February 14, 2005 - Phil Hodgen

Territorial tax system for the United States?

Will wonders never cease?

Tax Analysts reports that the Senate Finance Committee is looking at a territorial tax system to replace the current international tax rules.

What’s the “territorial tax system?”

The United States taxes its businesses (and humans, for that matter) on their worldwide income. You’re a U.S. citizen? You pay tax on every penny of income you make, from anywhere in the world. You’re a U.S. business? You pay tax on every penny of profit you make, everywhere in the world.

With a system like that, of course, we tax lawyers have constant employment, devising methods to defeat that “tax everything, everywhere, now” mentality.

Most other countries have a system called the “territorial tax system.” As commonly understood, this means that a country will tax income earned within its borders, but not income earned outside its borders.

But it’s only talk . . . .

The day this happens will be the day the tide is low enough to walk to Avalon. Such an abrupt change faces a hoard of opponents. Government, business, and practitioners are all familiar with the status quo. Any abrupt, enormous change introduces uncertainty and uncertainty is bad, isn’t it? “It might spell the end of my career. I’ll oppose it.” (Whatever “it” is.)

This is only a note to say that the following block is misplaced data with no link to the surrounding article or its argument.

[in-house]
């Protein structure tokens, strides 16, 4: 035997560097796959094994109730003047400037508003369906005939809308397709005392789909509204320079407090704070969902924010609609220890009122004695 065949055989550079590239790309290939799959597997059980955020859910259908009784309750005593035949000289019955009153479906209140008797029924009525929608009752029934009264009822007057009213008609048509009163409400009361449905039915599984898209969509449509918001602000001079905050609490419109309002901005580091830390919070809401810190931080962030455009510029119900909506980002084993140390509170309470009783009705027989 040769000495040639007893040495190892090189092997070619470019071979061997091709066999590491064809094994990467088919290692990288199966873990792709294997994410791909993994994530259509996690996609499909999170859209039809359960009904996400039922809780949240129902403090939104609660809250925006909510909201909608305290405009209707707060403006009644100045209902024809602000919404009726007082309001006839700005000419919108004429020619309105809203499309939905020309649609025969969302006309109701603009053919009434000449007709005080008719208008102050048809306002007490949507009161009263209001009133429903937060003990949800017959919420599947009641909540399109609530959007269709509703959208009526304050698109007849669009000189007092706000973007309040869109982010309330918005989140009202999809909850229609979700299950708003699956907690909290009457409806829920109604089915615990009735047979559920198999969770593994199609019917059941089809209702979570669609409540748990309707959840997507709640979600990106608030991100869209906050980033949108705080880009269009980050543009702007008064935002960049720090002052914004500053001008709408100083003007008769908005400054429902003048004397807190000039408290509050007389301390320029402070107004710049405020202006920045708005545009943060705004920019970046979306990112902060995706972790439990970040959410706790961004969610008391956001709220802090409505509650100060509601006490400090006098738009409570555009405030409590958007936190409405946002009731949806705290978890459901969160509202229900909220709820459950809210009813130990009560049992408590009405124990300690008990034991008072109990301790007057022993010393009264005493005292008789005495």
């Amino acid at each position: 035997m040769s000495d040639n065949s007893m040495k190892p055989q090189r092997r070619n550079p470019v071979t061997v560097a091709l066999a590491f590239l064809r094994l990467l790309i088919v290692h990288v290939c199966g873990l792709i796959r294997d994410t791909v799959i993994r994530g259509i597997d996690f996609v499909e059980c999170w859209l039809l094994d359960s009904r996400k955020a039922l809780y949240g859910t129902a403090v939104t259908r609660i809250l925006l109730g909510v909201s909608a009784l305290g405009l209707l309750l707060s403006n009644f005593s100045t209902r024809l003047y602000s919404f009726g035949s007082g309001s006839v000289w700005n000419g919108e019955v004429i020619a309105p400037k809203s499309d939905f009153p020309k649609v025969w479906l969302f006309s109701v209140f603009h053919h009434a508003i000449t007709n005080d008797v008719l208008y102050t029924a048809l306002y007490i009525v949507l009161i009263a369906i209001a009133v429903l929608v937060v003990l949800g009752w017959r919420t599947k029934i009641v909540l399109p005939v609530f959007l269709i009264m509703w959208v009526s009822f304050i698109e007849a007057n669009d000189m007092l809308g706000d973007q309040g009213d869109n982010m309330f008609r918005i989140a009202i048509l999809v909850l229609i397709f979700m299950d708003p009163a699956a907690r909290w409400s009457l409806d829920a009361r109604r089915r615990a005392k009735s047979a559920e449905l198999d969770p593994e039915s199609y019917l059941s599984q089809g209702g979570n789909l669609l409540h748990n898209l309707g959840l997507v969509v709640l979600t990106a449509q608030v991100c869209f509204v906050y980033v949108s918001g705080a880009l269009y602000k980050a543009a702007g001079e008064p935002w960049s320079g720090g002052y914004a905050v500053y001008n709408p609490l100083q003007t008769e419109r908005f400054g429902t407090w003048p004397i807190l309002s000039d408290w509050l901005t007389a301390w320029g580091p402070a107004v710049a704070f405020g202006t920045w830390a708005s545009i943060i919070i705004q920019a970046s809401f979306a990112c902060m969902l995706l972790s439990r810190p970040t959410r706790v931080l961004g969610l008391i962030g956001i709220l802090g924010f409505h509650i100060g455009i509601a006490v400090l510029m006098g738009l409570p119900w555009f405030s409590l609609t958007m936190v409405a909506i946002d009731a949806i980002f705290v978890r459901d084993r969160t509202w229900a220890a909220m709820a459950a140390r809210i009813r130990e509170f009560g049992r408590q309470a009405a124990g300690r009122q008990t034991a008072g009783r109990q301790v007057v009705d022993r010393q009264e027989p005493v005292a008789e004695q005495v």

The other thing this would do is change the tax revenue flow to Washington dramatically. Whether it is for better or worse (and remember to choose your perspective correctly) is an unknown.

What will it look like?

And what the system will look like, if and when proposed, remains to be seen. Will it be the bastard offspring of our existing international tax laws and selected pieces of territorial systems, all munged together?

Here’s your answer: “Yes.” Proof, quoted from the Tax Analysts piece:

Gregory S. Nickerson, who was a majority tax counsel for the House Ways and Means Committee before leaving for the private sector earlier this month, said the provision would “not be received with the greatest of affection.” According to Nickerson, the territorial system proposed by the JCT is unlike any other system in the world and would effectively raise taxes by $55 billion.

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